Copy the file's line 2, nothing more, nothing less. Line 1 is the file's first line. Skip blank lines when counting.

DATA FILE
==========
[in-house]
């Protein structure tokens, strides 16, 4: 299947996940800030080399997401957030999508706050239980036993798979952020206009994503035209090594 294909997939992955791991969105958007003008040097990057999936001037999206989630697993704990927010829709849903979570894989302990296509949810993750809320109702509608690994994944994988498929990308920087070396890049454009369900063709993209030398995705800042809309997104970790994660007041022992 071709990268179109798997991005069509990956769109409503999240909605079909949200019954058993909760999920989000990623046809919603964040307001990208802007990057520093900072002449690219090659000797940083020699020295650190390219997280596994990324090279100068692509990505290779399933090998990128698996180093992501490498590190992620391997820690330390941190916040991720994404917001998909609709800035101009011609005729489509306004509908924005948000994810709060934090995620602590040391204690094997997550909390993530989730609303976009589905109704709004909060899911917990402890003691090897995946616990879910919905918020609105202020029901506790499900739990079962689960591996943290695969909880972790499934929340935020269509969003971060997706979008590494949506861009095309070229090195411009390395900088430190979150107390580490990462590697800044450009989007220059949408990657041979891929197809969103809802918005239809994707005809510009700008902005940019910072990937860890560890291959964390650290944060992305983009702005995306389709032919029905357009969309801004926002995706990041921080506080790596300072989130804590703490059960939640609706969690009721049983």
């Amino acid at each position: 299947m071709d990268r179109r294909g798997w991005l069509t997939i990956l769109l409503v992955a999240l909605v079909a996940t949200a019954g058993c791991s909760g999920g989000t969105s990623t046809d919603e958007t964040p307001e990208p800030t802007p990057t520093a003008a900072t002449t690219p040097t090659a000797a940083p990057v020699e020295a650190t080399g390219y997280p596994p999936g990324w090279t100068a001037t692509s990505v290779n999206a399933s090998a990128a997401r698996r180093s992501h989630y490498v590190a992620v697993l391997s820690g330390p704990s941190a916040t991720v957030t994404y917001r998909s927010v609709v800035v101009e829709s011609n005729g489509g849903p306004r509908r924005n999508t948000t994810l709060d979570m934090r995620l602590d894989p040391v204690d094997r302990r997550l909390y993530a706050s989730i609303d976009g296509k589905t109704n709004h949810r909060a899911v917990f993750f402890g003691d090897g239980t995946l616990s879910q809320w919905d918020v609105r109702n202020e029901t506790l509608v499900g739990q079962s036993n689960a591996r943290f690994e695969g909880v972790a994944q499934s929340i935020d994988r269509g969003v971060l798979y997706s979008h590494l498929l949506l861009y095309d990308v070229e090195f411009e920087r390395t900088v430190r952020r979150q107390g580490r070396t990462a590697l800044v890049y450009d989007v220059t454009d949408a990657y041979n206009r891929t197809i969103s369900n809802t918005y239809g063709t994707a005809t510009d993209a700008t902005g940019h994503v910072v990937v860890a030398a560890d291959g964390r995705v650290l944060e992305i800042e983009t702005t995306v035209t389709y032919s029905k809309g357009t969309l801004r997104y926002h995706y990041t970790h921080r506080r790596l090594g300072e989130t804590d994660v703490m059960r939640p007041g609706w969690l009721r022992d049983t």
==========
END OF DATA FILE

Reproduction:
């Protein structure tokens, strides 16, 4: 299947996940800030080399997401957030999508706050239980036993798979952020206009994503035209090594 294909997939992955791991969105958007003008040097990057999936001037999206989630697993704990927010829709849903979570894989302990296509949810993750809320109702509608690994994944994988498929990308920087070396890049454009369900063709993209030398995705800042809309997104970790994660007041022992 071709990268179109798997991005069509990956769109409503999240909605079909949200019954058993909760999920989000990623046809919603964040307001990208802007990057520093900072002449690219090659000797940083020699020295650190390219997280596994990324090279100068692509990505290779399933090998990128698996180093992501490498590190992620391997820690330390941190916040991720994404917001998909609709800035101009011609005729489509306004509908924005948000994810709060934090995620602590040391204690094997997550909390993530989730609303976009589905109704709004909060899911917990402890003691090897995946616990879910919905918020609105202020029901506790499900739990079962689960591996943290695969909880972790499934929340935020269509969003971060997706979008590494949506861009095309070229090195411009390395900088430190979150107390580490990462590697800044450009989007220059949408990657041979891929197809969103809802918005239809994707005809510009700008902005940019910072990937860890560890291959964390650290944060992305983009702005995306389709032919029905357009969309801004926002995706990041921080506080790596300072989130804590703490059960939640609706969690009721049983």